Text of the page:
Art on the Underground

Dryden Goodwin has created a series of drawings of Underground staff. The artist attached an HD camera to his drawing pad and you can see the drawings being created by clicking on the thumbnails here. It’s quite mesmerising watching the portraits build themselves up.

Can we all be curators?

Just came across this article in this week’s Time Out about an exhibition called The Library of Babel at 176/Zabludowicz Collection… where they’re inviting visitors to give their own public tours!

Anna-Catharina Gebbers, guest curator for this exhibition, says ‘It’s a way to encourage people to not only think about their own responses to the works but to share them and perhaps research works that they are particularly interested in…’

Sounds like an unusual but imaginative way of opening up the exhibition to new interpretations and encouraging visitors to engage with the work and each other…

4th plinth

If you find yourself wandering across Trafalgar Square at 7am on Sunday 26 July….

look out for me on the fourth plinth as I’ve been selected to take part in Antony Gormley’s One and Other

Bobby Baker

I went to a really enjoyable networking event at the Wellcome Collection earlier this week. As well as chatting with some interesting people I had a look around the Bobby Baker Drawings exhibition. If you have not already seen this show, it is amazing. Performance artist Bobby Baker was diagnosed with mental illness in 1992, and she has captured her experiences through a series of extraordinary drawings. It is an incredibly moving experience.

Up Close and Personal

Those clever clever people at Google have done it again, and this time they’re contributing to the “digital enagagement with the arts” debate; that is to say is online exposure to artistic works as valuable as the live experience?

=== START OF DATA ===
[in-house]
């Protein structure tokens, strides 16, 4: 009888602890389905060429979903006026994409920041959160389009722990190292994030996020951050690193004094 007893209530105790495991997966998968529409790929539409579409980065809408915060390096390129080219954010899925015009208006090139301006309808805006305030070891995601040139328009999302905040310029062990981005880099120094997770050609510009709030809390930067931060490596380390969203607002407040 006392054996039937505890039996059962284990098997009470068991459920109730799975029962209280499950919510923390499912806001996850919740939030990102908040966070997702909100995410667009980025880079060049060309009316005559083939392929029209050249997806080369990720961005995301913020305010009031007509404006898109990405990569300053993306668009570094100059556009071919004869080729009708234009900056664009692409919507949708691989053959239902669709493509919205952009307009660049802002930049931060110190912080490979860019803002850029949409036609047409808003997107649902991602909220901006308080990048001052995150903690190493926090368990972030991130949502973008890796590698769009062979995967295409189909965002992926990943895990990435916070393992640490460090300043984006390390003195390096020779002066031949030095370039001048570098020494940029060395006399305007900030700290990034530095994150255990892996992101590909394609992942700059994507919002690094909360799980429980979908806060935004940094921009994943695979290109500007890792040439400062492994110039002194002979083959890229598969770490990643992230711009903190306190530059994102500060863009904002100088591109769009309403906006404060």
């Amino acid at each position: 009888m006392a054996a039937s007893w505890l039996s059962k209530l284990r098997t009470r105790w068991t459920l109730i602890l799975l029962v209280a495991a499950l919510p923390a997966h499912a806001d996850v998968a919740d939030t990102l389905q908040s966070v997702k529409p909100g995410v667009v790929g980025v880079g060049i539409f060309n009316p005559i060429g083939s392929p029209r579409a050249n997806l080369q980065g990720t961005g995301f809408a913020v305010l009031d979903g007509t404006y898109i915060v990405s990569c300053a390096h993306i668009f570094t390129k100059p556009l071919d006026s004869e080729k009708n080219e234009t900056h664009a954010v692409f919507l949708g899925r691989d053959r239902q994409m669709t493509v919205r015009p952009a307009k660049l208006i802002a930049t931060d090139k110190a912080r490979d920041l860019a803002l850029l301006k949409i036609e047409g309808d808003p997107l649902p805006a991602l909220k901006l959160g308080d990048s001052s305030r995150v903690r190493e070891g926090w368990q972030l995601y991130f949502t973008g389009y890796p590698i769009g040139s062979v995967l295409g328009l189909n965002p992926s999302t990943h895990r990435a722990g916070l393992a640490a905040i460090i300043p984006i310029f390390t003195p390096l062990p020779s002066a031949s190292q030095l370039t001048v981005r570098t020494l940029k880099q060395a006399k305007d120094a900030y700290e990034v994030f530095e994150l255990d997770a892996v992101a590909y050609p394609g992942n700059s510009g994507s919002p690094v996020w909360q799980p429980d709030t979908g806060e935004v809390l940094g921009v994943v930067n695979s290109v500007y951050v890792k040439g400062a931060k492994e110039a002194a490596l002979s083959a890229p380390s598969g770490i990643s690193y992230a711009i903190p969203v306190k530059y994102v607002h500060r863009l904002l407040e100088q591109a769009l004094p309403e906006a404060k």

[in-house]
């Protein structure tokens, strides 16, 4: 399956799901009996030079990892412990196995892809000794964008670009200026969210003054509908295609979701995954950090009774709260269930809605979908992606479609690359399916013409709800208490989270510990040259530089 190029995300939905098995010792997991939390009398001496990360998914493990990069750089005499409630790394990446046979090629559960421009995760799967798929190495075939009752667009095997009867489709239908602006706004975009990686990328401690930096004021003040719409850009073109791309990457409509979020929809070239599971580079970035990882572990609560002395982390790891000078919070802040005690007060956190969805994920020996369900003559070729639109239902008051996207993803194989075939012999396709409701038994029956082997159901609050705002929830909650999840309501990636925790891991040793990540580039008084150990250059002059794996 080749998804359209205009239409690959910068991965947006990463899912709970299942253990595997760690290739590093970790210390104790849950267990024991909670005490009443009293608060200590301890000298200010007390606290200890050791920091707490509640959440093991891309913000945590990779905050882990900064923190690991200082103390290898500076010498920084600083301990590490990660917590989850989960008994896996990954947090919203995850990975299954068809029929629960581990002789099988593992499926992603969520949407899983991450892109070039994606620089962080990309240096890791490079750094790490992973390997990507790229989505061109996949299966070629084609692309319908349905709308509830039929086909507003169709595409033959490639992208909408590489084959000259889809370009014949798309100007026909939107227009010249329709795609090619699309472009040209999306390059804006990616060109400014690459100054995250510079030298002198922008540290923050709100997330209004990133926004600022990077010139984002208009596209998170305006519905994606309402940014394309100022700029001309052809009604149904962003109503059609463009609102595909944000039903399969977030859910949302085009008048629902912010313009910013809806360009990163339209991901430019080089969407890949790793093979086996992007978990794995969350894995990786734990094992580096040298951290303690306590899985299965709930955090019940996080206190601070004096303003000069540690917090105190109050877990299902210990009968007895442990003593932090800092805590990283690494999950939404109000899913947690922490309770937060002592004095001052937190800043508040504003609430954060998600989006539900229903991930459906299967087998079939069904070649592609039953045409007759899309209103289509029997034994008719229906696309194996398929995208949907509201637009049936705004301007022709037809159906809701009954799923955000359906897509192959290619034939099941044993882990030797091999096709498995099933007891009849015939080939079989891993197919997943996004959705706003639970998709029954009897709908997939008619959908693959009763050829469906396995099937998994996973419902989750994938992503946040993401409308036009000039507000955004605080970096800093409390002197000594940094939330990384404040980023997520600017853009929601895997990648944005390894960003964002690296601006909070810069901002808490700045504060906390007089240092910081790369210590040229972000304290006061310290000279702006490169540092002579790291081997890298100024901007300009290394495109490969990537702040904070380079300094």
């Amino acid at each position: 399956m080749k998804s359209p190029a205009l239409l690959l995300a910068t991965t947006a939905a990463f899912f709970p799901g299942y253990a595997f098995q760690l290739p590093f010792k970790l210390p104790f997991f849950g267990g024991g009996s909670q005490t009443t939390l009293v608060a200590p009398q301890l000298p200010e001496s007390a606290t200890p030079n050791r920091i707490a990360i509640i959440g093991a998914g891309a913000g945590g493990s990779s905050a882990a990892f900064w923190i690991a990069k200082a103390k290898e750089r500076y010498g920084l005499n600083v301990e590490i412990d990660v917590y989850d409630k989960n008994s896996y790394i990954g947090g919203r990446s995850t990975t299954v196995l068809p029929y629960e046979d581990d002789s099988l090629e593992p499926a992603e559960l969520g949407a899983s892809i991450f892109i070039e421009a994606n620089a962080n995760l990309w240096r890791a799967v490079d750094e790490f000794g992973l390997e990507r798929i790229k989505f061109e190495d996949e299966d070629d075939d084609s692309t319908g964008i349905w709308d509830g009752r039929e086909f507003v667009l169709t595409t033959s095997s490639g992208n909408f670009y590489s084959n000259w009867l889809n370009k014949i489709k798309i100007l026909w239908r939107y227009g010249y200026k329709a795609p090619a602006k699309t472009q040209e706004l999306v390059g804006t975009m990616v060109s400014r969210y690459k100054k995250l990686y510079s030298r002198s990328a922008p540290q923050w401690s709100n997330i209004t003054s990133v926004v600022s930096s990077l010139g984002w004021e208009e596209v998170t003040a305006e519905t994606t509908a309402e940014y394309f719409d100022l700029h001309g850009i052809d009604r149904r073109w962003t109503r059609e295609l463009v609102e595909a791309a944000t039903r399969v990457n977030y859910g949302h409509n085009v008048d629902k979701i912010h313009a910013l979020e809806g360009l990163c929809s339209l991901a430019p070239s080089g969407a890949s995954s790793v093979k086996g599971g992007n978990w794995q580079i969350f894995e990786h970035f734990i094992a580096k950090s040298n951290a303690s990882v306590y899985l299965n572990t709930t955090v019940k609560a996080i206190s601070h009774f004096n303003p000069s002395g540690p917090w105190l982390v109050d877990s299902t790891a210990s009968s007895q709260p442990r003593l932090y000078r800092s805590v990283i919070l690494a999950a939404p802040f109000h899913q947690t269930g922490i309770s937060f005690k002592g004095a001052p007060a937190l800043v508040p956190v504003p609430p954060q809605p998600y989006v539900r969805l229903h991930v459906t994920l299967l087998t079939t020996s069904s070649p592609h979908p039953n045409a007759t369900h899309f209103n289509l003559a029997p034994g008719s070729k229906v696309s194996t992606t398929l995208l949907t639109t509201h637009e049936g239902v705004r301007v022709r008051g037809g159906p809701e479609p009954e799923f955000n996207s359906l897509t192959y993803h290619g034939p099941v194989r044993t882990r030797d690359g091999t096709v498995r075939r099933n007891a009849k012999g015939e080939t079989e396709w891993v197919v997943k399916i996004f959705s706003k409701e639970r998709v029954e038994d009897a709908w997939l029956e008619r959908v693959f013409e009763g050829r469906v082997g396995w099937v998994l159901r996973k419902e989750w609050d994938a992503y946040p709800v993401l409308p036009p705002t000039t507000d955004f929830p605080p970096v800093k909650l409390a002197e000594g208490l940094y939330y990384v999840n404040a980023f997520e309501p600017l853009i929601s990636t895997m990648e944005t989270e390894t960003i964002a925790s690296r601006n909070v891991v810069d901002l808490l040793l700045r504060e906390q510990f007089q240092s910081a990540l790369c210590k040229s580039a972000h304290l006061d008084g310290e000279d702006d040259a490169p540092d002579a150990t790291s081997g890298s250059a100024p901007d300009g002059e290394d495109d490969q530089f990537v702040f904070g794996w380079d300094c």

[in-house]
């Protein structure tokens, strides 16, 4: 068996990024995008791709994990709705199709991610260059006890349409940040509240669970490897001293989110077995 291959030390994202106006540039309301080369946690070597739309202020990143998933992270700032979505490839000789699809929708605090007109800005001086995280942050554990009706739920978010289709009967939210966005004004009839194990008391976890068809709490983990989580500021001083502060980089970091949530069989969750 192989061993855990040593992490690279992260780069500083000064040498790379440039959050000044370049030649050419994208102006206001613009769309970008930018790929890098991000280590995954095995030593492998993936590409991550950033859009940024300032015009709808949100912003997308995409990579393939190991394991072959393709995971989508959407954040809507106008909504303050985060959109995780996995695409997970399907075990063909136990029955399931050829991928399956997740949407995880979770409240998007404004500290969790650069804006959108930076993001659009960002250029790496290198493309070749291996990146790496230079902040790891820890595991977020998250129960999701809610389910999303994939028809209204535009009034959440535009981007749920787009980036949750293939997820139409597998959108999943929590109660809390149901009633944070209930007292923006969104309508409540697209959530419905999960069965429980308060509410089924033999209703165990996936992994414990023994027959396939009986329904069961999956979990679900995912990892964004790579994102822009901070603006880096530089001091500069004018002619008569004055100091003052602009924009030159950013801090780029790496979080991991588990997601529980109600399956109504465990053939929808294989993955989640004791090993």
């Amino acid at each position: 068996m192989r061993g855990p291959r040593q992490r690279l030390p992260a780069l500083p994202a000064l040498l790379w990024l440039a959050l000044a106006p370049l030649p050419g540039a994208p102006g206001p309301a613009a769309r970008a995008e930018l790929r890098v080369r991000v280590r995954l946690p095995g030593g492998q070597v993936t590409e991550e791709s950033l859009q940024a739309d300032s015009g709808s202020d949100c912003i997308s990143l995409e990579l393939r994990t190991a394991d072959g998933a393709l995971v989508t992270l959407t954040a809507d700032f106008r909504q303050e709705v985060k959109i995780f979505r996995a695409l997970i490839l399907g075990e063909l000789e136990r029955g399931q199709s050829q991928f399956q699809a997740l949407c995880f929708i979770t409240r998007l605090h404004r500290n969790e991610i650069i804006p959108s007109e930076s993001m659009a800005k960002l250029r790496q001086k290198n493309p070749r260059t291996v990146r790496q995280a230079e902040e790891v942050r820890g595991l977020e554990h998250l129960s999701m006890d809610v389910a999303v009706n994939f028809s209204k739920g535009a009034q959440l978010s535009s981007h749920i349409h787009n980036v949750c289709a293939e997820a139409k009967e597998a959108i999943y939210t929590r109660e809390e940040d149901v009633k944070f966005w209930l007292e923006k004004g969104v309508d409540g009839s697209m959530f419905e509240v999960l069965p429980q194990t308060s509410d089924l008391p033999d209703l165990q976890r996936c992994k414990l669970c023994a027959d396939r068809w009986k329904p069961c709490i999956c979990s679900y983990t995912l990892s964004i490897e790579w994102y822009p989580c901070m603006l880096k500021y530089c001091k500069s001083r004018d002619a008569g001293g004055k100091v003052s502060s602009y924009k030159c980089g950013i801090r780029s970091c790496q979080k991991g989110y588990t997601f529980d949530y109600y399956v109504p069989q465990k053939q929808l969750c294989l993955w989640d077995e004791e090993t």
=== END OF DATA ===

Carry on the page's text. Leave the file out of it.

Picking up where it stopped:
As reported in the Guardian last month: “Under an agreement unveiled with the Prado,… Google will deploy technology used by its Google Earth global mapping programme to hang a gigapixel gallery of Prado masterpieces on the internet.” That is to say, Google have now enabled their Google Earth tool to allow a user to zoom in so minutely to a selection of paintings at the Prado Gallery in s that you can fill your screen with a single brushstroke.

This is all very impressive, but does this enhance a user’s engagement with the art? It does seem that Johnathan Jones thinks not. Perhaps a more important and quantifiable question (certainly what I’m most interested in) is might this encourage people to engage with works of art that who may not have done so before? Jones at least recognises the step made in this direction.

Either way as a digital geek and a huge Bosch fan, I’m sold.

The Garden of Earthly Delights, Hieronymus Bosch

The Garden of Earthly Delights, Hieronymus Bosch